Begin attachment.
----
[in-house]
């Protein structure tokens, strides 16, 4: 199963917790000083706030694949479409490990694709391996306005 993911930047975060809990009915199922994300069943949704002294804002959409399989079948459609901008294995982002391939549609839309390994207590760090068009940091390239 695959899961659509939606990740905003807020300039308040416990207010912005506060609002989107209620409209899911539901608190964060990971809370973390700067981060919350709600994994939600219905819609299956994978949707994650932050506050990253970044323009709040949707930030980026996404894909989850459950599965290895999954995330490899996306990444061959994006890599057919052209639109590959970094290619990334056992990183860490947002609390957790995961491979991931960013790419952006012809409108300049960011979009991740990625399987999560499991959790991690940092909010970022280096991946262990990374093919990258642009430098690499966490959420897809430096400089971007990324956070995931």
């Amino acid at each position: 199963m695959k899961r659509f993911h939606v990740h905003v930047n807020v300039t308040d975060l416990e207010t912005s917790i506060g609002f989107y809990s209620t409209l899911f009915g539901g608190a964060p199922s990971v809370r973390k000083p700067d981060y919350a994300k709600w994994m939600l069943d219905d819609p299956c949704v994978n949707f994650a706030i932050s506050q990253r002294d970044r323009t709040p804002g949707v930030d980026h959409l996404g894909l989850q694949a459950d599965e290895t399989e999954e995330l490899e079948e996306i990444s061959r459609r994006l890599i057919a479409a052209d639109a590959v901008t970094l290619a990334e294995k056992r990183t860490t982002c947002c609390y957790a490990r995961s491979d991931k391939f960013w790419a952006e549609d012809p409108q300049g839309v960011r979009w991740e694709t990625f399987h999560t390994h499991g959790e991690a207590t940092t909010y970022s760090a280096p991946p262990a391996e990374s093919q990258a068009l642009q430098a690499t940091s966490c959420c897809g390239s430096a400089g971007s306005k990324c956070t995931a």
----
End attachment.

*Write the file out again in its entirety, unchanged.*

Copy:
[in-house]
């Protein structure tokens, strides 16, 4: 199963917790000083706030694949479409490990694709391996306005 993911930047975060809990009915199922994300069943949704002294804002959409399989079948459609901008294995982002391939549609839309390994207590760090068009940091390239 695959899961659509939606990740905003807020300039308040416990207010912005506060609002989107209620409209899911539901608190964060990971809370973390700067981060919350709600994994939600219905819609299956994978949707994650932050506050990253970044323009709040949707930030980026996404894909989850459950599965290895999954995330490899996306990444061959994006890599057919052209639109590959970094290619990334056992990183860490947002609390957790995961491979991931960013790419952006012809409108300049960011979009991740990625399987999560499991959790991690940092909010970022280096991946262990990374093919990258642009430098690499966490959420897809430096400089971007990324956070995931």
């Amino acid at each position: 199963m695959k899961r659509f993911h939606v990740h905003v930047n807020v300039t308040d975060l416990e207010t912005s917790i506060g609002f989107y809990s209620t409209l899911f009915g539901g608190a964060p199922s990971v809370r973390k000083p700067d981060y919350a994300k709600w994994m939600l069943d219905d819609p299956c949704v994978n949707f994650a706030i932050s506050q990253r002294d970044r323009t709040p804002g949707v930030d980026h959409l996404g894909l989850q694949a459950d599965e290895t399989e999954e995330l490899e079948e996306i990444s061959r459609r994006l890599i057919a479409a052209d639109a590959v901008t970094l290619a990334e294995k056992r990183t860490t982002c947002c609390y957790a490990r995961s491979d991931k391939f960013w790419a952006e549609d012809p409108q300049g839309v960011r979009w991740e694709t990625f399987h999560t390994h499991g959790e991690a207590t940092t909010y970022s760090a280096p991946p262990a391996e990374s093919q990258a068009l642009q430098a690499t940091s966490c959420c897809g390239s430096a400089g971007s306005k990324c956070t995931a």